Purchase this article with an account.
Masahiro Hirai, Ryusuke Kakigi; Differential cortical processing of local and global
motion information in biological motion:
An event-related potential study. Journal of Vision 2008;8(16):2. doi: https://doi.org/10.1167/8.16.2.
Download citation file:
© ARVO (1962-2015); The Authors (2016-present)
To reveal the neural dynamics underlying biological motion processing, we introduced a novel golf-swing point-light motion (PLM) stimulus with an adaptation paradigm and measured event-related potentials (ERPs). In the adaptation phase, PLM and scrambled PLM (sPLM) stimuli were presented; a static point-lights stimulus was also presented as a control condition. In the subsequent test phase, PLM or sPLM stimuli were presented. We measured ERPs from the onset of the test phase. Two negative components were observed and modulated differently: the amplitude of the N1 component was significantly attenuated by PLM and sPLM adaptation stimuli compared with the static point-light adaptation stimulus, whereas the amplitude of the N2 component in response to the PLM test stimulus was significantly attenuated only by the PLM adaptation stimulus. The amplitude of the N2 component in response to the PLM test stimulus was significantly larger than that in response to the sPLM test stimulus when a sPLM or static adaptation stimulus was used. These findings indicate that the N1 component is sensitive to local motion information while the N2 component is sensitive to the presence of a coherent form conveyed by global motion.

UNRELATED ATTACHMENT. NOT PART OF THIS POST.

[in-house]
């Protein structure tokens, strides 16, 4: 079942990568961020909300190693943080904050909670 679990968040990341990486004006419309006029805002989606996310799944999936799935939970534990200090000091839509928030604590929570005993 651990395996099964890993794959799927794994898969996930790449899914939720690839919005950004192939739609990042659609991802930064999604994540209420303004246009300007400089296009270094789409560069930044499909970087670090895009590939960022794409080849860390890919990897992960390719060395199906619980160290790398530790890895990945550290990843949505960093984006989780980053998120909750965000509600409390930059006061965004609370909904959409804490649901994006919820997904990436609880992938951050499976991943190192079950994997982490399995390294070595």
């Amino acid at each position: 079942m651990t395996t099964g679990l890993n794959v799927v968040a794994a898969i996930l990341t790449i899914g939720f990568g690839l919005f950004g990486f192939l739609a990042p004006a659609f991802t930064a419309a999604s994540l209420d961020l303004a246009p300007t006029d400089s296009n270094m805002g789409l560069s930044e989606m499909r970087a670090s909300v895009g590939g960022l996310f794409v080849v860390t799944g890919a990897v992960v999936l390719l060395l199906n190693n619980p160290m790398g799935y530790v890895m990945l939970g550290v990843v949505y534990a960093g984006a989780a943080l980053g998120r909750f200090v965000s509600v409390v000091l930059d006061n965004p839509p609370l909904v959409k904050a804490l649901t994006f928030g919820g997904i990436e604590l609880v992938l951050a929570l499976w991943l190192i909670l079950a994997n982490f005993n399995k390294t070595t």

This PDF is available to Subscribers Only